Negativity Bias

Today’s rather short post is brought to you by an instructor with 100 student projects to review! lol But seriously, I wanted to take a moment because it is officially the season of course evaluations, and I saw some interesting chatter in my program’s slack about this topic. There was the very familiar back-and-forth about low response rates and the inevitable posts about abandoning the whole idea of course evaluations because they are either useless or because we are in such extraordinary circumstances that it wouldn’t be worth it to encourage students to post evaluations. This came on the heels of the final class sessions for my community-engaged courses during which the students had to present their concepts to a variety of powerhouse guests who work on the digital divide. I have since heard that it went very well, that the students’ work was impressive, and that the students really enjoyed the experience. That didn’t stop my stupid brain from highlighting all the things that went horribly WRONG like sending the wrong zoom link for the morning session or running out of time in BOTH sessions.

And so it is for many of us who teach. Sometimes all we can think about is the lessons that tanked or the students we couldn’t reach. I would argue this is partly why we get anxious about student evaluations. Not to discount the demonstrably huge flaws of most course evaluations as a measure of teaching performance or student learning (they’re hella racist and sexist, for instance). But for most of us, I think, we don’t want confirmation of our worst fear which is that we botched the whole semester. Of course, these fears are grounded in the negativity bias we all have which ensures we remember the negative things way more clearly and frequently than all the positive things. It’ll be hard, but try not to let the negativity bias monster get you. You’ve done extraordinary things this past year and so have your students. Remind them of all you’ve accomplished together in spite (or because) of the difficulties. Save any praise when it comes so you can look at it when you’re feeling particularly down about your teaching. Get after those course evals because chances are you’ll need them (for promotions, job apps, etc.) and because your students deserve a chance – however flawed – to speak up about your class without fear of retaliation.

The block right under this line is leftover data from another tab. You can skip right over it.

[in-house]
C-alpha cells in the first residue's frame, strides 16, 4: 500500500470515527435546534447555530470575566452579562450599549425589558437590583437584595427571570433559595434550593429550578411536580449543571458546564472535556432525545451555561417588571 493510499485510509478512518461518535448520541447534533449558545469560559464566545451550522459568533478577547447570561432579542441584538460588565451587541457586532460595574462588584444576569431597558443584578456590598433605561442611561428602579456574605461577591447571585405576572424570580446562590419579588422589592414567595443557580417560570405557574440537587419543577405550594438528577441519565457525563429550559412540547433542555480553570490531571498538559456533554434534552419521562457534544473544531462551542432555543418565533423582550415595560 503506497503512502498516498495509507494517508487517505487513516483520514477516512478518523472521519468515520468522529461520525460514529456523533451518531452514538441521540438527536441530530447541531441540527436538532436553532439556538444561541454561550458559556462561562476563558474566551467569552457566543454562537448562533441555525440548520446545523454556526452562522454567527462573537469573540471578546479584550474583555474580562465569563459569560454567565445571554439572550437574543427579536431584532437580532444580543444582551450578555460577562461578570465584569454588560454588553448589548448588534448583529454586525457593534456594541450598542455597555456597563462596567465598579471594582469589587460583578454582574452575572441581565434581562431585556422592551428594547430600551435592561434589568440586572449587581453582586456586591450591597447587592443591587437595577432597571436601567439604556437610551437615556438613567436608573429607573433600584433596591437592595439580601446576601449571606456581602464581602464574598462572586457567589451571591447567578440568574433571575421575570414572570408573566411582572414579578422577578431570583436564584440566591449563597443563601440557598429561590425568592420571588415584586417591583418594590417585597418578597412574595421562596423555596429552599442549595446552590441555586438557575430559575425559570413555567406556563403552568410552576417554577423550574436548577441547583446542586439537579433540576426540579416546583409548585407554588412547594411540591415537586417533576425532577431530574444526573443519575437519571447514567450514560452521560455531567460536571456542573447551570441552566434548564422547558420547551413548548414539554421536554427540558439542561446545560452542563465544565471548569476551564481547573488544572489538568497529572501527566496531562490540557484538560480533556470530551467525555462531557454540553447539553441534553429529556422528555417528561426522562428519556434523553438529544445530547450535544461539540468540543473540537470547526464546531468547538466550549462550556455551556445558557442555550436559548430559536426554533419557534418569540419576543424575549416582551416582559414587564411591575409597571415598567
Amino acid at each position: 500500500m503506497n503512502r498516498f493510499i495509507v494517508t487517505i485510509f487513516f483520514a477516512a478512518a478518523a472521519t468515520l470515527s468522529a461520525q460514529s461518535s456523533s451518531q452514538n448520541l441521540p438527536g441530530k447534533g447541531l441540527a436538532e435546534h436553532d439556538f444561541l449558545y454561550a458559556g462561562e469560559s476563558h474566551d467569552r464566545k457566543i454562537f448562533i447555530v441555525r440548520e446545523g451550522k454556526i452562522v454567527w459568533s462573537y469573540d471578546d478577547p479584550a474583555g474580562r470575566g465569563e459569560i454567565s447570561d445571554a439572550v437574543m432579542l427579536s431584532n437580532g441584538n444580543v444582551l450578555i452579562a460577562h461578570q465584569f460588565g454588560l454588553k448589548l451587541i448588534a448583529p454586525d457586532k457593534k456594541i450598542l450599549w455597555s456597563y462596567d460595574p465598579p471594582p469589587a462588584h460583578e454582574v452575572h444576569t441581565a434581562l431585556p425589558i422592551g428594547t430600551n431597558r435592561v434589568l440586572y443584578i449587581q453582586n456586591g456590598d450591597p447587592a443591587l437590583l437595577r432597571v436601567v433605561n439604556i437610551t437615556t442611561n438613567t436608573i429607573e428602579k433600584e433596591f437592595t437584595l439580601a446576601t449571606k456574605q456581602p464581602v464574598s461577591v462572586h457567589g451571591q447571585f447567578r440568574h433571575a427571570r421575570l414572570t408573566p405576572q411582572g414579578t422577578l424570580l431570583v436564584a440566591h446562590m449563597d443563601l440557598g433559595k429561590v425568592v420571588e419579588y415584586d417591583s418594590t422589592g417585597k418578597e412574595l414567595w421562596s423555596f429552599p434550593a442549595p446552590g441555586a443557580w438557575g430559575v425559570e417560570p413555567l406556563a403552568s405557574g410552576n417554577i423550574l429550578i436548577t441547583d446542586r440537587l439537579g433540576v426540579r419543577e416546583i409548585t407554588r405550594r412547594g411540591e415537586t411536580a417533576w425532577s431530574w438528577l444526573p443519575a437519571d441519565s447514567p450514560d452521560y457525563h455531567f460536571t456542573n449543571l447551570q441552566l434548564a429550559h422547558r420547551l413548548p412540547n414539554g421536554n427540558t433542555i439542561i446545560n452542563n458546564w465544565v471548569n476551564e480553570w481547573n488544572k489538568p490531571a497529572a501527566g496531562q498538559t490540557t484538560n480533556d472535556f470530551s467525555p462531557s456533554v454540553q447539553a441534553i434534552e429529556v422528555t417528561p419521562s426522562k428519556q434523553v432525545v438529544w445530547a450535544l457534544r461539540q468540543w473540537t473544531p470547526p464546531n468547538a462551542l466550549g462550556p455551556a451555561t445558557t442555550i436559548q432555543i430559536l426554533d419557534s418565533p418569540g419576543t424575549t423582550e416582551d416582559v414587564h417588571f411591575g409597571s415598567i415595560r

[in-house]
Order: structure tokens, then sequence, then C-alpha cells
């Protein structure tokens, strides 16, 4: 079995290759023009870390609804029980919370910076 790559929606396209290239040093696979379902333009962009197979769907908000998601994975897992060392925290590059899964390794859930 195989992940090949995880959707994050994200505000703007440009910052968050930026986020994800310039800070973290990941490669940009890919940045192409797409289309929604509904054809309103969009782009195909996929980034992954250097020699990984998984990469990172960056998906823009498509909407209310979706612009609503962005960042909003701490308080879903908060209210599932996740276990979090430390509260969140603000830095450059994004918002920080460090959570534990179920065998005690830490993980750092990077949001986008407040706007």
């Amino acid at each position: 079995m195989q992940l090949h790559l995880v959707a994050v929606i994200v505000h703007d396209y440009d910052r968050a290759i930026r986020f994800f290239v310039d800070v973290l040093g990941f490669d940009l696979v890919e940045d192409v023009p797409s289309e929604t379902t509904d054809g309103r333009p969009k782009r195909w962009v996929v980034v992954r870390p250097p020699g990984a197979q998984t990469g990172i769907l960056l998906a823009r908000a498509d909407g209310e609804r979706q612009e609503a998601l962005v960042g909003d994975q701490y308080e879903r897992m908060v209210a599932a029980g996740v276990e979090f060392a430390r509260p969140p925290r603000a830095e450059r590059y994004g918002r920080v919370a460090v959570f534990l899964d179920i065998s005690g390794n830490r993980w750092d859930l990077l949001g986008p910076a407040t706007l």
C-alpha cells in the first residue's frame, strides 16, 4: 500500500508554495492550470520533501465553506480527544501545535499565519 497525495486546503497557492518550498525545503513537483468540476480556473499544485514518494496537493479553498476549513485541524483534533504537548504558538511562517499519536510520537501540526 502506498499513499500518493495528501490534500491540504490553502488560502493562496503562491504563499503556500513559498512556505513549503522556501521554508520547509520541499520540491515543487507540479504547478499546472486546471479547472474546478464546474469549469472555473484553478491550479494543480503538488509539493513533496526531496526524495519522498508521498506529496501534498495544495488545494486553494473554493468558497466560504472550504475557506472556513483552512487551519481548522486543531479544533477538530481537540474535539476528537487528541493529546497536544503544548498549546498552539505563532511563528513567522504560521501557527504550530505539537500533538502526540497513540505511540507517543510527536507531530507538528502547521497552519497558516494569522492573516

How do you battle the negativity bias monster? Leave a comment below!

Stay tuned for more posts this year about teaching, research, and academia. Feel free to follow me on Twitter: @litambitions and Instagram: @ecacademic (where I really nerd out about planning). You can also follow this blog (see the email subscribe button on the home page)ALSO, I am happy to announce that I recently launched a biweekly podcast called Vita Abundantior in which I conduct interviews with awesome women and ask them how they go about living such abundant lives (avail on all major streaming platforms).

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